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Like the BBB, the homeBBBrew board is not a club, just a place to talk about making beer. Is there a swap you would like to see happen? If we can find a few others who have something similar then lets do it!

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05/17/07 03:21 PM  
Fermentation time for Mars?
Hi there. I have been pestering the people on the other board with questions about meerts fermenation for a few days now -- and thought I would start over here, as well.

I am basically interested in putting together a mars for some faro blending, once the season starts up again next fall. I have very little information on mars formulation, and primarily am wondering how long it typically ferments before blending with the oude pLambiek.

05/17/07 03:40 PM  
Re: Fermentation time for Mars?
Well, its tough to formulate fermentation time for Mars given the mostly CO2 atmosphere and extra 35 million miles from the Sun...

Sorry. Astronomer joke. Really though, if I understand what Mars is I'm not sure I get the question. I thought Mars is a "small beer" made from second runnings of regular lambic. Last week Filip was saying (over across the street) that Mars was mostly a ladies drink cause of its lighter alcohol, which would track with that. I would have concluded that Mars, in any traditional sense, is not a candidate for blending with faro or anything else. Also, the objective of working faro is a matter of adding candi sugar, not additional beer. Traditionally the sugar was to hide the taste of a lambic gone bad, blending other beer in there would be like trying to make clean water out of muddy water by adding some more fresh water. It sounds to me more like Mars a lambic answer to Berliner Weisse.

That being the case I wonder if the ferment time would be more or less? I mean you still need the same bugs to do the same thing as in regular lambic.

05/17/07 04:21 PM  
Re: Fermentation time for Mars?
The astronomy joke works on this end: former astrophysicist here, at least as an undergrad oh so long ago.

I too understood mars to be from the second runnings of a lambic mash (but heard over there that Frank Boon has been known to brew one "directly"). I got the mars for blending tidbit, I believe, from "Wild Brews" (which I have loaned out, so can't doublecheck), from Randy Mosher's R"adical Brewing," and, if I remember right, believe that Jean-Paul van Roy may have said this as we were trying his faro on Gheude Straat (I may be incorrect in this recollection, as I was fairly blissed out at the time).

My assumption is that the meerts is not fermented for long, so that the residual maltose sweetens the blend with the harder aged stuff. But I too assume that one adds straight sugar into the mix as well -- that is the only thing that would account for the high levels of sweetness I have encountered with faro. I am not necessarily a fan of this, but am highly curious about the procedure for making it.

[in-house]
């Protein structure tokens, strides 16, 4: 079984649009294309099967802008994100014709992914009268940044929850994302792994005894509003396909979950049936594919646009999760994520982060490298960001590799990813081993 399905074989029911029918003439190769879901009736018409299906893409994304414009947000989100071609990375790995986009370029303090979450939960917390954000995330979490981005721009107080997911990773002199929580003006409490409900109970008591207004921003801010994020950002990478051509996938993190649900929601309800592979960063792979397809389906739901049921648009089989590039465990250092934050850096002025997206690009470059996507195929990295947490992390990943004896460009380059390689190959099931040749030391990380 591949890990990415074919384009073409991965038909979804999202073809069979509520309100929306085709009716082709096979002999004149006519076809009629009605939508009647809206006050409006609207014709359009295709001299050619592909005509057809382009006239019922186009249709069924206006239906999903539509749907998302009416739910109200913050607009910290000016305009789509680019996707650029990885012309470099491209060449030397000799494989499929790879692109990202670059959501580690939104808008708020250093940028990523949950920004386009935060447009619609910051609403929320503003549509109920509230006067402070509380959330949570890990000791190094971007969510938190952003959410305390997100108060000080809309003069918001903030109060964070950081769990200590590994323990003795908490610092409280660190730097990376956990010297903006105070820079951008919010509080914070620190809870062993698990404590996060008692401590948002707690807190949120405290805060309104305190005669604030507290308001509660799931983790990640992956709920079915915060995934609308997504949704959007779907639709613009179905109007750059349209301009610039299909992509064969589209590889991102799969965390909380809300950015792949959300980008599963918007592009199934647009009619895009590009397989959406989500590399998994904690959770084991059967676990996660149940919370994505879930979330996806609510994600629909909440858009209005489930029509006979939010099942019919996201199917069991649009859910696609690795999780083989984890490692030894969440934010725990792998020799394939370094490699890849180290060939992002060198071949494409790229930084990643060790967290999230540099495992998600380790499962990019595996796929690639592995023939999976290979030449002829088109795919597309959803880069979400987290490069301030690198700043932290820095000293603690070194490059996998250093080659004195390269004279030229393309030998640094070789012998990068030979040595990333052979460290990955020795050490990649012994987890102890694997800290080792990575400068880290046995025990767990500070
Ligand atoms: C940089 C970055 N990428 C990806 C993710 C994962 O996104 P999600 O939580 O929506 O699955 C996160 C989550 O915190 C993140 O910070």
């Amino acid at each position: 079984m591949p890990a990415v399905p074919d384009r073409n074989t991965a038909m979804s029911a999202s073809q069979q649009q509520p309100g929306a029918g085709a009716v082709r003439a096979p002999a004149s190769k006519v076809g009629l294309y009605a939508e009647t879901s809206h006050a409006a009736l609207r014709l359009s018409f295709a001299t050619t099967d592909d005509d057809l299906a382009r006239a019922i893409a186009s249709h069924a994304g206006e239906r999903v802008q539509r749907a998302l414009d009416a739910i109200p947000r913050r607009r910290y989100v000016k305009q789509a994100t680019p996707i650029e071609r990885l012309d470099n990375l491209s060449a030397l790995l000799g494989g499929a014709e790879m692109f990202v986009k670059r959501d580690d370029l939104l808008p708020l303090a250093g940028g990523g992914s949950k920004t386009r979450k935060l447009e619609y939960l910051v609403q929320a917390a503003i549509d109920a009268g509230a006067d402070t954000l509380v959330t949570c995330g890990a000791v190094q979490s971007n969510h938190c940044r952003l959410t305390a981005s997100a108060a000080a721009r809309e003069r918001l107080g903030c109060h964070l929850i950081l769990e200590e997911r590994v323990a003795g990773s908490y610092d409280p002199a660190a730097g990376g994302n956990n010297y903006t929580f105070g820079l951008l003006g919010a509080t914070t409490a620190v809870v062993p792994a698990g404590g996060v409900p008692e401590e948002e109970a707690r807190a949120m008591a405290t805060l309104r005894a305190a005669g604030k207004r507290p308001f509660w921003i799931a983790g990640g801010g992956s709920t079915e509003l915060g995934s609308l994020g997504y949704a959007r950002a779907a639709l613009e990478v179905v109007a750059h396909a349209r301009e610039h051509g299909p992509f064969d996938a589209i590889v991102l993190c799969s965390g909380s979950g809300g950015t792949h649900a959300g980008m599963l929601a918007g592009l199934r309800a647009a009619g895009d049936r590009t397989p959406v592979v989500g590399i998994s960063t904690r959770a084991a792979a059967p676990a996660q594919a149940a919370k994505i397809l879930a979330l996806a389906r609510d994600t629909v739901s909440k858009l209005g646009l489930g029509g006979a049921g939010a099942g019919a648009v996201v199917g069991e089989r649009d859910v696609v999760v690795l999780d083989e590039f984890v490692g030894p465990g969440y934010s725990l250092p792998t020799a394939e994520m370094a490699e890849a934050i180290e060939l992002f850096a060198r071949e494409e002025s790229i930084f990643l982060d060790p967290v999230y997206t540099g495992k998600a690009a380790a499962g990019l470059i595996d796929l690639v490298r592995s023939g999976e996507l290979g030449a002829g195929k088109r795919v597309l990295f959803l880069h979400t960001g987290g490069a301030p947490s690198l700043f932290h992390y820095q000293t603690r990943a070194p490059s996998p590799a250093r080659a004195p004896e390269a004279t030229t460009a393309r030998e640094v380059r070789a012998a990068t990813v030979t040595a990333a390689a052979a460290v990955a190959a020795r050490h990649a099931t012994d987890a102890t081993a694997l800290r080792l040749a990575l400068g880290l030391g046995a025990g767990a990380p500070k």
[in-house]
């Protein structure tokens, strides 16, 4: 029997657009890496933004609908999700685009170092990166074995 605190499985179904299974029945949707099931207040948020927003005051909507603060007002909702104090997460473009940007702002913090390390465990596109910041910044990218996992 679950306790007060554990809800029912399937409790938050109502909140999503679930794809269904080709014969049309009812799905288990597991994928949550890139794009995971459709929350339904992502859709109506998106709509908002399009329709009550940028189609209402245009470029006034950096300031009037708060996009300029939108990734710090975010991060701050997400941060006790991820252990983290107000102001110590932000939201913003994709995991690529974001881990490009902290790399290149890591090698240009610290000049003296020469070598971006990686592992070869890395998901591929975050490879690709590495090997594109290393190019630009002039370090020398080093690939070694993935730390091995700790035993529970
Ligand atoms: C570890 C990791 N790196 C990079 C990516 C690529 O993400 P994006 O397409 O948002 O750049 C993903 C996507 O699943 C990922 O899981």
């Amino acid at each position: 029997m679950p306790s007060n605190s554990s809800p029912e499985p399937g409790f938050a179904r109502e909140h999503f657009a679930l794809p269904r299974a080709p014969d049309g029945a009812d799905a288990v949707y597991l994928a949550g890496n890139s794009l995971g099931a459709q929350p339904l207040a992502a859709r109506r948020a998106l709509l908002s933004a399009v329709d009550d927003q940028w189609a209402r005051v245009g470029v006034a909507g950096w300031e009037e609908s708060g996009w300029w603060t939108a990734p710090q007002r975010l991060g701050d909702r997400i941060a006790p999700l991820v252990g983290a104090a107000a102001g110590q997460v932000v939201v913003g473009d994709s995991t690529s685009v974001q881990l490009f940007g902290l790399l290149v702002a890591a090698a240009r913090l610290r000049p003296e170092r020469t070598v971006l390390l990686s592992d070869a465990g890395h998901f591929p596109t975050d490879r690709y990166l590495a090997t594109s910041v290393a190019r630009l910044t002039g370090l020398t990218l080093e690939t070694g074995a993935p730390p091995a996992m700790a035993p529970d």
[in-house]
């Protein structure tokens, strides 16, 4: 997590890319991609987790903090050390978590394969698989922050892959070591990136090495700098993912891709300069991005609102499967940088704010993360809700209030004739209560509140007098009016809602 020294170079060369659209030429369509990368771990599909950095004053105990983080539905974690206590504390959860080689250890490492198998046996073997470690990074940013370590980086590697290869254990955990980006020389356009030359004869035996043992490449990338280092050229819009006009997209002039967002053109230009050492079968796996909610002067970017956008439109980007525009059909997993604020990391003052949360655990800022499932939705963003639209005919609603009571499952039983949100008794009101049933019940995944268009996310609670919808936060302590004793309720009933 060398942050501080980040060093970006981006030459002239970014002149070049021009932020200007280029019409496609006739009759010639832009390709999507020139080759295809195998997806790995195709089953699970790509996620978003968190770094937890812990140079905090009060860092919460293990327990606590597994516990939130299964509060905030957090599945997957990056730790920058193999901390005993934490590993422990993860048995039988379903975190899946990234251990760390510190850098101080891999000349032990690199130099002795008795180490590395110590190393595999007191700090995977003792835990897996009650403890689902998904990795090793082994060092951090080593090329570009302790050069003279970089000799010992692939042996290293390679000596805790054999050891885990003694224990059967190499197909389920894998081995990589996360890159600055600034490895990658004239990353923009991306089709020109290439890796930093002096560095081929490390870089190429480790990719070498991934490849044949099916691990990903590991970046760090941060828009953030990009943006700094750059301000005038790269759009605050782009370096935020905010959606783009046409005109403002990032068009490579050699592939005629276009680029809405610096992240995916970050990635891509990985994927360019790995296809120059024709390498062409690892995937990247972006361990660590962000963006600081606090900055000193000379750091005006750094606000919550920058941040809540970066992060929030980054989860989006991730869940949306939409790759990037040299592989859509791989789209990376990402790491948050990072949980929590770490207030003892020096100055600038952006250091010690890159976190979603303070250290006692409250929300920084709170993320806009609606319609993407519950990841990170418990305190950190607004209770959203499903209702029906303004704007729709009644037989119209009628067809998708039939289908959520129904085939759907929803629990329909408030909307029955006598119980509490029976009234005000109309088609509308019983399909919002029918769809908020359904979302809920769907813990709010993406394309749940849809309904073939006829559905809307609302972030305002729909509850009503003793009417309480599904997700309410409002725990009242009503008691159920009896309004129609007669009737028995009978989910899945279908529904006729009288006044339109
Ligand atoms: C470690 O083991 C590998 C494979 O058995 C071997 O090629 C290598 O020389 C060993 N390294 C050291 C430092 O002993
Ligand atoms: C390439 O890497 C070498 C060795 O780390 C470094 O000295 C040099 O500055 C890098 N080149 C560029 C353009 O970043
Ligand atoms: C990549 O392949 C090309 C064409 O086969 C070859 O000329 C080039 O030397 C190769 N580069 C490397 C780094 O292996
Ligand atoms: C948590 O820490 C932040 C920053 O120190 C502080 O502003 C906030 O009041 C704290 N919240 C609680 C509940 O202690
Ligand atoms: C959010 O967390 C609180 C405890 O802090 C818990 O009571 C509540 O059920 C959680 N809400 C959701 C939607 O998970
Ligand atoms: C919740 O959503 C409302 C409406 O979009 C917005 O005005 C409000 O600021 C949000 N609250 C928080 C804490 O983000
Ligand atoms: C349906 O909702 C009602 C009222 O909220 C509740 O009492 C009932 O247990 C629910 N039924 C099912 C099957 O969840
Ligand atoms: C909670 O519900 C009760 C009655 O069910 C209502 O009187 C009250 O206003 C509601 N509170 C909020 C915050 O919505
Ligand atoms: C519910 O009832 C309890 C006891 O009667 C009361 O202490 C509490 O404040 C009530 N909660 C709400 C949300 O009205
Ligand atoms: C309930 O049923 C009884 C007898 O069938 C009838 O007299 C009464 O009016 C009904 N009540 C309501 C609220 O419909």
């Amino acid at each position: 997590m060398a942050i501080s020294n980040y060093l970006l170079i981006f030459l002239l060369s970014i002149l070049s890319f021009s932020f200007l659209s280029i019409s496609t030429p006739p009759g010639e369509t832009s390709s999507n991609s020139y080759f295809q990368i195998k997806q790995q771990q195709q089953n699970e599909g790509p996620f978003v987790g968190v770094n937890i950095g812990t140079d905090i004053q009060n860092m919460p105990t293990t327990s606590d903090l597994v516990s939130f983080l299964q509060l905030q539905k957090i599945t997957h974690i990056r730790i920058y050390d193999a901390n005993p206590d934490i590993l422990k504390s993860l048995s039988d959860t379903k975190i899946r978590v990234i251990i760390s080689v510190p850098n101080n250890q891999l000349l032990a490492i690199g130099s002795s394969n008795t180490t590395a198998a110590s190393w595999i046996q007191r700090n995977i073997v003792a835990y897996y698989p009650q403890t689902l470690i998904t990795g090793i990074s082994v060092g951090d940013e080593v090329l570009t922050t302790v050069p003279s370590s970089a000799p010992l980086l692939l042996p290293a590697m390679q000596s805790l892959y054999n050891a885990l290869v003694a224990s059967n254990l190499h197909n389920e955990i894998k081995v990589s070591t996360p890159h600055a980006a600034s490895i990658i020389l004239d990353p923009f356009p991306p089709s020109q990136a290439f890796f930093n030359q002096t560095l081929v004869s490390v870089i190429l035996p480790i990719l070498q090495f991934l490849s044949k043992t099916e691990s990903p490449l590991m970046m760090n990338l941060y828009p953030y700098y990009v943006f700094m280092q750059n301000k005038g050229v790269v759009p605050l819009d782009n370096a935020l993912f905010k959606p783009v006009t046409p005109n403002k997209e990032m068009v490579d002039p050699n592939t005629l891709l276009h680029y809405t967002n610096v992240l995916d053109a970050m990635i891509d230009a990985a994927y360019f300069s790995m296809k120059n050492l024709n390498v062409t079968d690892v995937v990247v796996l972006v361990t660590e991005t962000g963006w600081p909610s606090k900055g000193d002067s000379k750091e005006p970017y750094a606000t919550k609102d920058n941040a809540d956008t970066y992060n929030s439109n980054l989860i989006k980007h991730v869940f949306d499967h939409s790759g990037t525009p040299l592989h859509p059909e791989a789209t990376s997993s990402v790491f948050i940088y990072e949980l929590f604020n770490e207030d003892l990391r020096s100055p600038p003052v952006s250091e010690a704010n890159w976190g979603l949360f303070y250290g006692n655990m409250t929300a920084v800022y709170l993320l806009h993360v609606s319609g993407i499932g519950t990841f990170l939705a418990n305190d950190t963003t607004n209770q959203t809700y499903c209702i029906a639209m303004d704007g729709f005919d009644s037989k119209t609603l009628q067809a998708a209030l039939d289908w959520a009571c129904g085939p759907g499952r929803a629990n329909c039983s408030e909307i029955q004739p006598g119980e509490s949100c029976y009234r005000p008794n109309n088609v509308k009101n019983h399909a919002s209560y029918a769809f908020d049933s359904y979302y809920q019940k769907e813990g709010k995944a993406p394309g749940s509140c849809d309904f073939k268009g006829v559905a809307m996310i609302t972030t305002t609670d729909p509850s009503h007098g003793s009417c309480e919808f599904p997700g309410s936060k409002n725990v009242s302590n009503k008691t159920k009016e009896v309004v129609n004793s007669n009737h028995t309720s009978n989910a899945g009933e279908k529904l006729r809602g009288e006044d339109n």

With my ambient fermentations, it seems like there are only the briefest of windows for drinking the stuff; the 3- to 6-month old stuff, in the height of summer in an open fermenter, can be rather unpleasant. Or perhaps it behaves differently with a lower specific gravity? So many questions . . .

05/17/07 07:39 PM  
Re: Fermentation time for Mars?
A couple things:

>>former astrophysicist here<<

Wow! A very active ameture astronomer here. Nice to know!

About the other stuff... Dan Shelton wrote some great stuff on his blog about Faro, I think some of the principles would translate to Boon making a Mars. The way he described it, if you are a true traditionalist there cannot be a bottled faro. In the olden days they would make faro out of a lambic they could sell no other way. Adding sugar to it made it palatable, but of course given the fermentation activity of lambic this could cause a problem. The solution: drink it out of the keg right away! Traditional lambic is always bottle conditioned, so if you sugared up your lambic and bottled it you'd make grenades. Some producers do bottle faros now-a-days, the only possible way is to cheat.You need to do something to stiffle the yeast/bugs in the bottle. So they call it faro, but in a true traditional sense it is not that but a modernized immitation that romanticizes the original.

Certainly if staying with the letter of tradition is not your concern you could do the same with a Mars. Namely make something more robust than tradional Mars but still call it Mars anyway. One question, and its probably more appropriate for the other board, but who has actually tasted an authenic Mars? I can say for one that I have not, so can speak of the subject in theoretical terms only. I will say though that the second runnings, sell it to whomever you can concept makes perfect sense to me. There is not a lot of money in lambic making, I can appreciate a producer doing whatever he can to squeeze a few more bucks out of it.